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Emily
Emily

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Publishing shinny-ssg Nuget Package

In the last lab of OSD600, I have a chance to publish and release my static site generation application. I chose Nuget.org as my package registry. I have always loved Microsoft documentation as it is clear and easy to follow. This time, I simply followed their instructions and got my package available here.

Pack

To start, I needed to set the application's PropertyGroup in the project files

    <PropertyGroup>
        <OutputType>Exe</OutputType>
        <TargetFramework>netcoreapp3.1</TargetFramework>
        <RootNamespace>shinny_ssg</RootNamespace>
        <PackAsTool>true</PackAsTool>
        <PackageId>shinny_ssg</PackageId>
        <Version>1.0.1</Version>
        <Authors>Emily Phan</Authors>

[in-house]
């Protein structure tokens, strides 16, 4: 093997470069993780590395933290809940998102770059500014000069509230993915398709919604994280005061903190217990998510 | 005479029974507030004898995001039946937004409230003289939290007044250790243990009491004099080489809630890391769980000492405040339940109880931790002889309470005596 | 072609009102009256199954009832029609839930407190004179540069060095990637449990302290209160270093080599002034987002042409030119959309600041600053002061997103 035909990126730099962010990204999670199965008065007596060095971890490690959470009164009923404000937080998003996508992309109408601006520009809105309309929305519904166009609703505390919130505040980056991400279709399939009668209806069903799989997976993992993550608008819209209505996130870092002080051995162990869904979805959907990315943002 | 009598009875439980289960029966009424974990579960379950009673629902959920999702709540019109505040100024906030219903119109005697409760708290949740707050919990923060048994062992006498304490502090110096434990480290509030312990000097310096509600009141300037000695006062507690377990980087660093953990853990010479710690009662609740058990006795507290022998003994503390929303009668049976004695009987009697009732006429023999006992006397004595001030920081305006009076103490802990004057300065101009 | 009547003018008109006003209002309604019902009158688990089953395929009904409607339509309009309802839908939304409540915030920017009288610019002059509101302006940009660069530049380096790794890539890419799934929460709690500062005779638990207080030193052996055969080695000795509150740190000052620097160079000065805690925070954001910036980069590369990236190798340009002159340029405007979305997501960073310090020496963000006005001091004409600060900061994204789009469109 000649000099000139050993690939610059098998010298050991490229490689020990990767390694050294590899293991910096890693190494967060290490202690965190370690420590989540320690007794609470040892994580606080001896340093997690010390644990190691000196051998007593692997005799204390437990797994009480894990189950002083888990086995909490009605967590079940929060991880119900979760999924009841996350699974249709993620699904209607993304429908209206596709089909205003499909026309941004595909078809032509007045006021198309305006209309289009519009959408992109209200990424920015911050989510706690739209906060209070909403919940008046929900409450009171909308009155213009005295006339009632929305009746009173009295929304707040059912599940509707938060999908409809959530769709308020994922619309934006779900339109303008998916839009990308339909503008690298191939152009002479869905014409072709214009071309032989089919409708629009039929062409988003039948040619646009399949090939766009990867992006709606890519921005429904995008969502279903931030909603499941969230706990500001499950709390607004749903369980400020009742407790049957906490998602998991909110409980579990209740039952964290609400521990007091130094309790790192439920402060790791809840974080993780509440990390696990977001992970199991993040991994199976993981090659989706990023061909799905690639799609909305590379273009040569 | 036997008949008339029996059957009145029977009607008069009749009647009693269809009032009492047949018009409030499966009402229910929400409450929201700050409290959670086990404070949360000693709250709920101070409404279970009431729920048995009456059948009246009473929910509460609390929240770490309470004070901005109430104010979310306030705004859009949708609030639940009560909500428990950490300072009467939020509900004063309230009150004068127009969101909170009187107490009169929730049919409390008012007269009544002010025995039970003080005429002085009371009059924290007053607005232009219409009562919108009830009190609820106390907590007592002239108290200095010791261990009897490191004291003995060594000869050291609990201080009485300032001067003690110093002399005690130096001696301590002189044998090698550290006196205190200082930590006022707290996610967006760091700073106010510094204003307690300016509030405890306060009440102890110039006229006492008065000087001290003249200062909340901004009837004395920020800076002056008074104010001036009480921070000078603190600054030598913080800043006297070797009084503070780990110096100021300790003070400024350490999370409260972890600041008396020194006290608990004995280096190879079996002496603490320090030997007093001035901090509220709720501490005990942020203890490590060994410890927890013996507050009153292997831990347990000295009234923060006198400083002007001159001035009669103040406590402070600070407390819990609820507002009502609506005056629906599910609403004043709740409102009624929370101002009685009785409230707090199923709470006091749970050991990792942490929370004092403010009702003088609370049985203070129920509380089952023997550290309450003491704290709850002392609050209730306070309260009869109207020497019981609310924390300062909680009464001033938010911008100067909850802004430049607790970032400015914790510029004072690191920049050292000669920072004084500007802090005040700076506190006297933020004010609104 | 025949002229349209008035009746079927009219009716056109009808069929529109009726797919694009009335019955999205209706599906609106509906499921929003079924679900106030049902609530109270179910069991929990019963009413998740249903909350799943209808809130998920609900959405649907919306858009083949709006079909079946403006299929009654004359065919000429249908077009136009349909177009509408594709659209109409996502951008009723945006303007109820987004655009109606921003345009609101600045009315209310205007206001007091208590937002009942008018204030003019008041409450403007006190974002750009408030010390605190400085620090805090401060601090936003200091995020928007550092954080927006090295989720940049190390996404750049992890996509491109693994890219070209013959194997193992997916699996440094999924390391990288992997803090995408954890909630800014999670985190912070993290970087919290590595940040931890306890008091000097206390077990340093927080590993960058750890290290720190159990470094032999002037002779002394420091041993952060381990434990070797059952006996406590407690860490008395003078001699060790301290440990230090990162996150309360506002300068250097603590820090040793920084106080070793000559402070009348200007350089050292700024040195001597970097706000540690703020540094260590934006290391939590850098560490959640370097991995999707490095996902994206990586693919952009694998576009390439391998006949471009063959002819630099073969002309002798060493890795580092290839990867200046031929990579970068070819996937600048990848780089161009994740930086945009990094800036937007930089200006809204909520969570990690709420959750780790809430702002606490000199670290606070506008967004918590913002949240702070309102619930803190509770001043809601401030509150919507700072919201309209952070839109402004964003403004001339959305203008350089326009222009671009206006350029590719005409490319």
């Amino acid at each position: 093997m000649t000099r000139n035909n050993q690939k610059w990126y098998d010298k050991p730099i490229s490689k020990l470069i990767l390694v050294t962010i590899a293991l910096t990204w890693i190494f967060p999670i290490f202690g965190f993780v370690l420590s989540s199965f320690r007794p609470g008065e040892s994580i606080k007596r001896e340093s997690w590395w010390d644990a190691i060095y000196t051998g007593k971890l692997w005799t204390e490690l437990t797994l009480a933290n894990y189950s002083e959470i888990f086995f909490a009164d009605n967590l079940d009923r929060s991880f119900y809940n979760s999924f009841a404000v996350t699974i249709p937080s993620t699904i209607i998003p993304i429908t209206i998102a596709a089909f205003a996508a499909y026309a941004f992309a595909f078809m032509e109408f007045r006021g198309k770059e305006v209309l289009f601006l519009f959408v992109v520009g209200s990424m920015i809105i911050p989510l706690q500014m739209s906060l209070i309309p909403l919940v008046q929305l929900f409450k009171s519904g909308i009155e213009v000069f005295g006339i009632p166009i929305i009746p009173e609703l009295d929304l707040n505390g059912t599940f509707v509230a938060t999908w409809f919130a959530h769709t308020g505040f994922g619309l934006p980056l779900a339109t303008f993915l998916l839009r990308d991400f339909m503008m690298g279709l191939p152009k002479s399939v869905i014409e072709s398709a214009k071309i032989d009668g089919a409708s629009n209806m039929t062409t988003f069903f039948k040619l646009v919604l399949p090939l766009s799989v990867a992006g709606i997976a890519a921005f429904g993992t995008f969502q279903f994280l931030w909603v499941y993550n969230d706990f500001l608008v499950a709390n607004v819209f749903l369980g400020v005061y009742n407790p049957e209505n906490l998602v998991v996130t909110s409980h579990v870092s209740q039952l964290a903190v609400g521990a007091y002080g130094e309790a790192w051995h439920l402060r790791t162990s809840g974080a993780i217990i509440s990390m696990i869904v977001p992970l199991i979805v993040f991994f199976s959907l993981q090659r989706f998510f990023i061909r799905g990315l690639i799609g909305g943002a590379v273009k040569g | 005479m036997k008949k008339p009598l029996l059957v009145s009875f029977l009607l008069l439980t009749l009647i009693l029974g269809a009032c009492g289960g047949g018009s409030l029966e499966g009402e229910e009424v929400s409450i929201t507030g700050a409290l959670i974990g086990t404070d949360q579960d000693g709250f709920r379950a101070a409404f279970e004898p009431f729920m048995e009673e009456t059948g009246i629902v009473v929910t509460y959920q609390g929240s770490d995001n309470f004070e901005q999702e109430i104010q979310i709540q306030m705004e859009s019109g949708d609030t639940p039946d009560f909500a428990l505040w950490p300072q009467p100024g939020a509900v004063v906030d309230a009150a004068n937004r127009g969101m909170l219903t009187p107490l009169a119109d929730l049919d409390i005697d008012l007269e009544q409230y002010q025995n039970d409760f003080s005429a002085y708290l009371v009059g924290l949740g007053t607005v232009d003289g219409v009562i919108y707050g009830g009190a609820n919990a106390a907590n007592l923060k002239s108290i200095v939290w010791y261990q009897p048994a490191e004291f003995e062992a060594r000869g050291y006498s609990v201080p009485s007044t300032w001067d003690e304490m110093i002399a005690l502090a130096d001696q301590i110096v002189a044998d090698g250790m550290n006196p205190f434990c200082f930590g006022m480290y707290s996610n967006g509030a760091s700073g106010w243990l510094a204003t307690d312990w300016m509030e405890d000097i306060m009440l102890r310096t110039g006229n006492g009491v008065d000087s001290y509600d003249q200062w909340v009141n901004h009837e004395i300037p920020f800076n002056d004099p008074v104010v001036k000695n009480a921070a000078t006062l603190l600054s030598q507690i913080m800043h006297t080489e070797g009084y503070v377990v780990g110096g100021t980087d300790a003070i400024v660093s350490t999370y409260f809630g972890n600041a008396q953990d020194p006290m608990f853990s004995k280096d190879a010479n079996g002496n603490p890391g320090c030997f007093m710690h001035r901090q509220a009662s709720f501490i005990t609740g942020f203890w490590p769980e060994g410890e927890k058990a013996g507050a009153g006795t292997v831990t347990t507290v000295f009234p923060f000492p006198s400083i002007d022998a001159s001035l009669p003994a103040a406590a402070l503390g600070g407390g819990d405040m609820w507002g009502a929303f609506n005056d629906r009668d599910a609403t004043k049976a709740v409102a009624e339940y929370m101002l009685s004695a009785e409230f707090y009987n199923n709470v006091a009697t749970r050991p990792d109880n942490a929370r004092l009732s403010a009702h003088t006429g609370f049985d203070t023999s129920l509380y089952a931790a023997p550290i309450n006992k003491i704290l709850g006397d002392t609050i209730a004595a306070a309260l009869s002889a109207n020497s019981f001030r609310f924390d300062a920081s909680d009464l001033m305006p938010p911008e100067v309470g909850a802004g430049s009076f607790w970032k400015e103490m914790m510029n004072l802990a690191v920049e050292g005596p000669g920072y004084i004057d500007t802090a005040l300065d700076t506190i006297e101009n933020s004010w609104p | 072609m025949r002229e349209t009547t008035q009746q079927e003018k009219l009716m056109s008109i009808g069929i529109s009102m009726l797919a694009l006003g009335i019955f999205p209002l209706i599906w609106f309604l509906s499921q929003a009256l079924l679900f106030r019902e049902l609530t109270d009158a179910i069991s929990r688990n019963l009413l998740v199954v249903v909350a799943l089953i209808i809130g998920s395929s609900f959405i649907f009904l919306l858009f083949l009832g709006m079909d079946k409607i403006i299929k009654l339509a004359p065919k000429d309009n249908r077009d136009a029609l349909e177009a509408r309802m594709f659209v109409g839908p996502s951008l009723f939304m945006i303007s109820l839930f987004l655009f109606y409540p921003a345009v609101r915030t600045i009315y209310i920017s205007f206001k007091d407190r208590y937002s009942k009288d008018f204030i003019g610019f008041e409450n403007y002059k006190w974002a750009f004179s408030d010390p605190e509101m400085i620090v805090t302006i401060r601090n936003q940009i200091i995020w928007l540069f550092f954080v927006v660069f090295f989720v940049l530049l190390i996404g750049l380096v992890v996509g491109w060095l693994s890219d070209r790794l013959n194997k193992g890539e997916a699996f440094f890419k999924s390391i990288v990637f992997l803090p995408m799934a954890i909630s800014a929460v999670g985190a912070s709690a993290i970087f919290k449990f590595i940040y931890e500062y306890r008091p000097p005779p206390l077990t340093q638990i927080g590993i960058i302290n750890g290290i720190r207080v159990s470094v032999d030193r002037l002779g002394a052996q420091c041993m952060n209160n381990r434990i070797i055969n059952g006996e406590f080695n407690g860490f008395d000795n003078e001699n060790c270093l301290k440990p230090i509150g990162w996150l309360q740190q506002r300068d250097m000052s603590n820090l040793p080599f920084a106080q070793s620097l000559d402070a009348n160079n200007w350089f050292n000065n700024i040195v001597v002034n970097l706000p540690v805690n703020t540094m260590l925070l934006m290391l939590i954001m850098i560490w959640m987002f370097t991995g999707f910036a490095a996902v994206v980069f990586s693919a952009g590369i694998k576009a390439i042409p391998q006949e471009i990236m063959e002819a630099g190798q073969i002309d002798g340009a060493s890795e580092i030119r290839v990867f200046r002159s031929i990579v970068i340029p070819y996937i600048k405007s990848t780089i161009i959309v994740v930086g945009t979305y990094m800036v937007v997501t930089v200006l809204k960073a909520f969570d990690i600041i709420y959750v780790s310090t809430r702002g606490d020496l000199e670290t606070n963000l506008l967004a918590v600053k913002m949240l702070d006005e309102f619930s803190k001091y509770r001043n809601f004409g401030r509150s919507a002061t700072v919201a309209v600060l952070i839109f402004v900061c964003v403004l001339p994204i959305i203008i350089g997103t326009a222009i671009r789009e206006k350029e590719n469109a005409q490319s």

<PackageOutputPath>./bin</PackageOutputPath>
        <IsPackable>true</IsPackable>
        <RunPostBuildEvent>Always</RunPostBuildEvent>
    </PropertyGroup>
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Then you can use the command line to pack the package:

dotnet pack
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This command generated a .nugkp in the /bin folder.

Publish

The next part is publishing the package to nuget.org.
To prepare for that, I created a Nuget account and retrieved the API key. This key is used to identify your account to the Nuget Gallery.
After that, I ran this command to publish Shinny-ssg

dotnet nuget push shinny_ssg.1.0.1.nupkg --api-key <token> --source https://api.nuget.org/v3/index.json
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And that was it, my tool was ready to use.

Testing

I asked one of my friends to test the tools. We have found a bug in my application. When she ran shinny-ssg -v , she got Multiple options with name "v" found. This is usually due to nested options. I realized that I did implemented the -v|--version twice and I did not specify it right in my Options class. I will fix this issue and update the version.

Publishing the package is a happy ending for the project I have worked on the last 2 months. After this, I understand more about a project's lifecycle: developing, testing and publishing.

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